Hardcore Urban Renewal: The Punk Origins Of The City CreativeHistorians in the News
tags: music, cultural history, urban renewal, Punk Rock
The Metropole Bookshelf is an opportunity for authors of forthcoming or recently published books to let the UHA community know about their new work in the field.
By Michael Carriere and David Schalliol
The roots of The City Creative: The Rise of Urban Placemaking in Contemporary America (The University of Chicago Press, 2021) are not in an undergraduate course or a graduate seminar. They are not in any essential books or articles on urban history, or even in any broad placemaking tradition or specific placemaking project. They are in the American hardcore punk scene of the late 1980s through mid 1990s.
This may be a surprising origin for a book that traces the development of mainstream creative placemaking, an approach to urban planning that emphasizes place-based redevelopment to connect residents and drive investment, and then offers an alternative model for such work. But in this essay, we will discuss our own experiences with the hardcore punk scene and conclude with a short reflection on how these experiences led us to the book—and how they have led us to our next project, a history of independent record label Touch and Go Records.
I started going to hardcore punk shows on a regular basis in the summer of 1989, when I was fourteen years old. Within driving distance of my suburban Philadelphia home was City Gardens, a legendary club in Trenton, New Jersey, that had hosted the likes of Black Flag, the Dead Kennedys, X, and the Ramones throughout the 1980s. The club’s history—and indeed physical condition—mirrored the broader changes affecting Trenton. By the late 1980s the club looked like an abandoned bomb shelter, an aesthetic that allowed for the building to fit into the landscape of disinvestment that marked the surrounding neighborhood. There were no gardens, just a gravel parking lot, a well-worn soccer field, and a host of nearby shuttered buildings.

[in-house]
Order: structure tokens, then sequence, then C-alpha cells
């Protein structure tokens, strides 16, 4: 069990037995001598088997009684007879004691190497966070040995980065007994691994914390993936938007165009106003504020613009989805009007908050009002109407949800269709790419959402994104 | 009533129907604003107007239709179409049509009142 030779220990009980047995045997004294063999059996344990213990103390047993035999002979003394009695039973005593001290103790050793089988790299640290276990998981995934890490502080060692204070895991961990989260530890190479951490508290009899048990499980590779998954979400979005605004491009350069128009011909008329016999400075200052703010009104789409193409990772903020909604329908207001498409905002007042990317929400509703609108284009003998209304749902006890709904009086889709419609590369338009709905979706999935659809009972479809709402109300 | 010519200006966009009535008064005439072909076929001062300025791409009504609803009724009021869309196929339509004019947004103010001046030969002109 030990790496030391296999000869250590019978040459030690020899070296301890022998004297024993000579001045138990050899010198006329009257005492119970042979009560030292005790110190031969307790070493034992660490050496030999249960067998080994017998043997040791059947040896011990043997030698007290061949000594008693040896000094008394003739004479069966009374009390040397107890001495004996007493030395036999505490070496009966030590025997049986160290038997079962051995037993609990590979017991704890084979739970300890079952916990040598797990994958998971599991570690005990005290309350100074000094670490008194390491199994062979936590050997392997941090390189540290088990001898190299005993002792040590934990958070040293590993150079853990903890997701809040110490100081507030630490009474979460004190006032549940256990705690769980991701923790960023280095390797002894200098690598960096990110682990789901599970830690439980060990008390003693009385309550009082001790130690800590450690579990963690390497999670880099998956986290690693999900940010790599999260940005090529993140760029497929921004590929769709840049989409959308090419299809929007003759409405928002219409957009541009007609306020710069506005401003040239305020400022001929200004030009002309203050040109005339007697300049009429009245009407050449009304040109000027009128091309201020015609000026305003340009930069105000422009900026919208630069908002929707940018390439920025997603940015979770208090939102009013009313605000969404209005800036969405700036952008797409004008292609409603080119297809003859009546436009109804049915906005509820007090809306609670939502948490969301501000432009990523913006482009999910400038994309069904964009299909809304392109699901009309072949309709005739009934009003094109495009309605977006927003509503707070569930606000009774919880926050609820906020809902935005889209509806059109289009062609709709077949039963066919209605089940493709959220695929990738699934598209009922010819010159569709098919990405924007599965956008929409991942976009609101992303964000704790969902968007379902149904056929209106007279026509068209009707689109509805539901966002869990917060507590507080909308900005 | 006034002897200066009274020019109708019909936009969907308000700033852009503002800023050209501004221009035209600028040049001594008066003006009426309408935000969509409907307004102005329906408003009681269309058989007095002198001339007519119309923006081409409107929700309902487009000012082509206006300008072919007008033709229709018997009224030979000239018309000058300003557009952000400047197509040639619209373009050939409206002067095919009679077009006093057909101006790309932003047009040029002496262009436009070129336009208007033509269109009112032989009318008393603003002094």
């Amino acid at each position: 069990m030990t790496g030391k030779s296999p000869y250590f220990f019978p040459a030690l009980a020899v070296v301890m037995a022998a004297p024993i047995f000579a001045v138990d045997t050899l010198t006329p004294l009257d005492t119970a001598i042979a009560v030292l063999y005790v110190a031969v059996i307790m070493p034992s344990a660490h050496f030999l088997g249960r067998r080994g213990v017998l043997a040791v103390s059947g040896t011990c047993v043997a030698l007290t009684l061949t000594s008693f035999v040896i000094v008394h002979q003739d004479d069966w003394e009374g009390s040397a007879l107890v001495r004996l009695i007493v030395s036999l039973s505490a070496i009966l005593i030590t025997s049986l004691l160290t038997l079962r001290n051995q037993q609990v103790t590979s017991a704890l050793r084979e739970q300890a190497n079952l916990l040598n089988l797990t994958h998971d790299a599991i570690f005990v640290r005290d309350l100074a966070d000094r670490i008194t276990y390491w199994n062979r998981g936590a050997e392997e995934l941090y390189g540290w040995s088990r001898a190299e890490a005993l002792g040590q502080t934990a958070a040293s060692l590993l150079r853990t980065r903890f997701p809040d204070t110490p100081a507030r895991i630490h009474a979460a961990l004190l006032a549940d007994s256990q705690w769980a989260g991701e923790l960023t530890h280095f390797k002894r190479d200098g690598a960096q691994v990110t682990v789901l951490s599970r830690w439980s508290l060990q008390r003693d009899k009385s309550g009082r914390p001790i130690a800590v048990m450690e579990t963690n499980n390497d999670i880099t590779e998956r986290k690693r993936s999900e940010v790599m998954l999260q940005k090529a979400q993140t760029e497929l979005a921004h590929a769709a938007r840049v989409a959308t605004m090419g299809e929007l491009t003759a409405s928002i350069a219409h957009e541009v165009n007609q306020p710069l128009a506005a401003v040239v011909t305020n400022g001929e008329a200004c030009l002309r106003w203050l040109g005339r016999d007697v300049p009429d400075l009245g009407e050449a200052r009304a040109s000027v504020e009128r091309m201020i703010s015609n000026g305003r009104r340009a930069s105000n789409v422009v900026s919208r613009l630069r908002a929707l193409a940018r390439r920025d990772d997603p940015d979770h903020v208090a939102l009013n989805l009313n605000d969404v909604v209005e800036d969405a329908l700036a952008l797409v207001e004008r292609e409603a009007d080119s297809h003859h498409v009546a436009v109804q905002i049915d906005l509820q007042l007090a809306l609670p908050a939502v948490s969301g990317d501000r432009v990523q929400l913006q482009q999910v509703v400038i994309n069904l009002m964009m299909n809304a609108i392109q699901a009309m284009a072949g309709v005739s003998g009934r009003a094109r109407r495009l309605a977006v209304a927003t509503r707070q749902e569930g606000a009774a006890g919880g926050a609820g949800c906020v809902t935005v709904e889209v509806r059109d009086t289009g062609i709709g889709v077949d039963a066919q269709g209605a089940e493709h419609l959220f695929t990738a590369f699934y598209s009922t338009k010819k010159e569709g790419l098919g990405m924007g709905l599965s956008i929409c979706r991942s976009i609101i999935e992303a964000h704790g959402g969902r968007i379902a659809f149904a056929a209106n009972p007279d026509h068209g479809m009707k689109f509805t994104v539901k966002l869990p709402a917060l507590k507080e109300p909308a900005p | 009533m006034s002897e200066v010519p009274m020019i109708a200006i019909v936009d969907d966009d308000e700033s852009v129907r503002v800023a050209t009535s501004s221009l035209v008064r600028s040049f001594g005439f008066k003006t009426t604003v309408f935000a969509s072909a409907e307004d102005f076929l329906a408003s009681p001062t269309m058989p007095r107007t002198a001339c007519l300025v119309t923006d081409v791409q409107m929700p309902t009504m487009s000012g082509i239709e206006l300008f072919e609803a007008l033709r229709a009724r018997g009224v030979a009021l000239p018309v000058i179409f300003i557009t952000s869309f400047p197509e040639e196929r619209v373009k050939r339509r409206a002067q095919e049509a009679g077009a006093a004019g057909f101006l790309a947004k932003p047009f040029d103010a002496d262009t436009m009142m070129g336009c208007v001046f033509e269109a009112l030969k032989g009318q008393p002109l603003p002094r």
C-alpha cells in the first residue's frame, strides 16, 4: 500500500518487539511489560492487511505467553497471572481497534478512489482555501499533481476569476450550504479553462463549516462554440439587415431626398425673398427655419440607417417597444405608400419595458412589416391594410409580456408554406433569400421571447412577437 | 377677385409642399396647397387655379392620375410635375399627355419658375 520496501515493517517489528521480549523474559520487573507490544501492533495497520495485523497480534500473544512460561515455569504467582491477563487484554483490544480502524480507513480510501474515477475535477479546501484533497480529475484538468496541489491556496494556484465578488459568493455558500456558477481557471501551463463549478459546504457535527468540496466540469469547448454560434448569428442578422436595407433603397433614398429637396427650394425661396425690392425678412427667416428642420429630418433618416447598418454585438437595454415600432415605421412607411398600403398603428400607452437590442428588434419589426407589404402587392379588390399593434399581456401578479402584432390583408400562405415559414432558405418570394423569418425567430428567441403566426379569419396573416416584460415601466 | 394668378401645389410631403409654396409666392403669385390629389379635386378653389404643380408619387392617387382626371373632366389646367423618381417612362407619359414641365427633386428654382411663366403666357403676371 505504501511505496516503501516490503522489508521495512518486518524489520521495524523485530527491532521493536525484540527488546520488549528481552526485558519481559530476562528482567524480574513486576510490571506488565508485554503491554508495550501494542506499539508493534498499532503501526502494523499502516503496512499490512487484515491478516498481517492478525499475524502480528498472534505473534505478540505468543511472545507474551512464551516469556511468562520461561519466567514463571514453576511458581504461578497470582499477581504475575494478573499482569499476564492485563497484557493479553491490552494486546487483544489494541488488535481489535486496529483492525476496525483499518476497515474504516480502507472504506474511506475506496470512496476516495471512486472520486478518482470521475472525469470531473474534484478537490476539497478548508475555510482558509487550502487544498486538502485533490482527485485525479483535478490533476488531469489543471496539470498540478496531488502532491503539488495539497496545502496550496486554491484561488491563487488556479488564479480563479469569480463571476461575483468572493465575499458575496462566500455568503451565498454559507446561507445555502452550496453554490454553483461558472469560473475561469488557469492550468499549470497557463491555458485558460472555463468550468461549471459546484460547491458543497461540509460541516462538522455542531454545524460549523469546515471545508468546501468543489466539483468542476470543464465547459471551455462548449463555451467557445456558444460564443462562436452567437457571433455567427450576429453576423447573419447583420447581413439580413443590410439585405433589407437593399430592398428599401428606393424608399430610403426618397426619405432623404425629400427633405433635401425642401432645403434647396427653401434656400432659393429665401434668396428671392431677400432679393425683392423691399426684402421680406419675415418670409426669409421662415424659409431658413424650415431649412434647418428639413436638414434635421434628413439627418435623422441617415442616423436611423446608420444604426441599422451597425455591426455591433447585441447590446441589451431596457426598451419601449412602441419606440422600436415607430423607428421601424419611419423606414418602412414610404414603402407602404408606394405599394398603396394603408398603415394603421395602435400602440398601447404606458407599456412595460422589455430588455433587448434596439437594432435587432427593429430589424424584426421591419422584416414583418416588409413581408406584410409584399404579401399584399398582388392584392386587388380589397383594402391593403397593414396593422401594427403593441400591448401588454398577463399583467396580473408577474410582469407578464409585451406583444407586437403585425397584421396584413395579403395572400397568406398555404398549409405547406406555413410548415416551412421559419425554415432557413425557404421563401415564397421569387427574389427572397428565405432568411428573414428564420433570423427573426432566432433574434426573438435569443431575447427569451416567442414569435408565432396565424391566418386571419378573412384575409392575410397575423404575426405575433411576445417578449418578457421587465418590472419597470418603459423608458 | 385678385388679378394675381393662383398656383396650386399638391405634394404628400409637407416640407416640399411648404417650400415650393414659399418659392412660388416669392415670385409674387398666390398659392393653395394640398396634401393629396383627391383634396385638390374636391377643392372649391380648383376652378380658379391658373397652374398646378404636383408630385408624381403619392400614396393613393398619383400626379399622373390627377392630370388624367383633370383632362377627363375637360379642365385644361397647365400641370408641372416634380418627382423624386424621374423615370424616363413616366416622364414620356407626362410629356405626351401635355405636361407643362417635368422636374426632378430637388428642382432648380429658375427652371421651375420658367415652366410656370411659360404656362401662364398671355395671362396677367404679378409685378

Yet once the music started, the space was transformed. The line between audience member and performer was blurred as the act of attending a concert became a participatory experience. Young concertgoers would slam dance, stage dive, and sing along to every song. As the crowd started to move as almost a cohesive unit, a sense of community, however temporary, was born. The music brought this ugly space—this monument to a deindustrializing Trenton—to life, transforming it into a safe haven for hundreds of people who felt out of place nearly everywhere else. Commenting on a similar dynamic in Washington, DC, Kenny Inouye, bass player for the hardcore punk act Marginal Man, recalls that the spaces his band played in the late 1980s would not have existed without “that desolation, that decay, and that crime” that marked the nation’s capital at that moment.
These transformative experiences at City Gardens made me seek out similar places. As the 1990s commenced, I began seeing similar shows at a host of venues throughout the city of Philadelphia. Some, like the Revival (22 S. 3rd Street), were examples of innovative adaptive reuse. The Revival began its existence in 1837 as Mechanics National Bank, transforming into a traditional nightclub in the early 1980s. Here, the neoclassical architecture of the structure provided a sense of cultural legitimacy to the underground acts that performed in the venue. Others, like Stalag 13 (3858 Lancaster Avenue), a punk squat in West Philadelphia, were not so architecturally noteworthy; they also often smelled like cheap beer and piss.